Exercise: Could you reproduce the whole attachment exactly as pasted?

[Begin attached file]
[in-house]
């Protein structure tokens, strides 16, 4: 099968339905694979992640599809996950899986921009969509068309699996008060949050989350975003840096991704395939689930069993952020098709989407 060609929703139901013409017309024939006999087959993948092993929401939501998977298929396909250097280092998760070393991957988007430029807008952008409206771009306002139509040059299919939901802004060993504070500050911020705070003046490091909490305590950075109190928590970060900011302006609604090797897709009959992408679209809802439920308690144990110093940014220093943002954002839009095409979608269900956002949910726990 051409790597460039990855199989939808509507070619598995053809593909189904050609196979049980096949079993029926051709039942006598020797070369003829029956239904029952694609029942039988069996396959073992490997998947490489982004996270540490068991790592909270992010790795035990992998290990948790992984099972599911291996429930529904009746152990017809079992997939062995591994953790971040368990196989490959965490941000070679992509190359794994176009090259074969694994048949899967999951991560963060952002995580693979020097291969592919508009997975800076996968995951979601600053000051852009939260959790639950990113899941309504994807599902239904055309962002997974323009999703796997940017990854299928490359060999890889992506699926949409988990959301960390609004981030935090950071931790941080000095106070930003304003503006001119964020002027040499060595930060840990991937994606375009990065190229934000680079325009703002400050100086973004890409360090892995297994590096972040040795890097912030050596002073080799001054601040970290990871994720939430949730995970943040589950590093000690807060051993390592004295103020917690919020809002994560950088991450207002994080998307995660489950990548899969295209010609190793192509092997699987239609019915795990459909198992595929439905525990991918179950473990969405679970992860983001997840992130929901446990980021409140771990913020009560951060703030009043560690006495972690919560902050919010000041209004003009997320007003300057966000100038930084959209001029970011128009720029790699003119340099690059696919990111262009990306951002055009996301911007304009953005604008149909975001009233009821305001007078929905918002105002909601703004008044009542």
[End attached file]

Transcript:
[in-house]
């Protein structure tokens, strides 16, 4: 099968339905694979992640599809996950899986921009969509068309699996008060949050989350975003840096991704395939689930069993952020098709989407 060609929703139901013409017309024939006999087959993948092993929401939501998977298929396909250097280092998760070393991957988007430029807008952008409206771009306002139509040059299919939901802004060993504070500050911020705070003046490091909490305590950075109190928590970060900011302006609604090797897709009959992408679209809802439920308690144990110093940014220093943002954002839009095409979608269900956002949910726990 051409790597460039990855199989939808509507070619598995053809593909189904050609196979049980096949079993029926051709039942006598020797070369003829029956239904029952694609029942039988069996396959073992490997998947490489982004996270540490068991790592909270992010790795035990992998290990948790992984099972599911291996429930529904009746152990017809079992997939062995591994953790971040368990196989490959965490941000070679992509190359794994176009090259074969694994048949899967999951991560963060952002995580693979020097291969592919508009997975800076996968995951979601600053000051852009939260959790639950990113899941309504994807599902239904055309962002997974323009999703796997940017990854299928490359060999890889992506699926949409988990959301960390609004981030935090950071931790941080000095106070930003304003503006001119964020002027040499060595930060840990991937994606375009990065190229934000680079325009703002400050100086973004890409360090892995297994590096972040040795890097912030050596002073080799001054601040970290990871994720939430949730995970943040589950590093000690807060051993390592004295103020917690919020809002994560950088991450207002994080998307995660489950990548899969295209010609190793192509092997699987239609019915795990459909198992595929439905525990991918179950473990969405679970992860983001997840992130929901446990980021409140771990913020009560951060703030009043560690006495972690919560902050919010000041209004003009997320007003300057966000100038930084959209001029970011128009720029790699003119340099690059696919990111262009990306951002055009996301911007304009953005604008149909975001009233009821305001007078929905918002105002909601703004008044009542």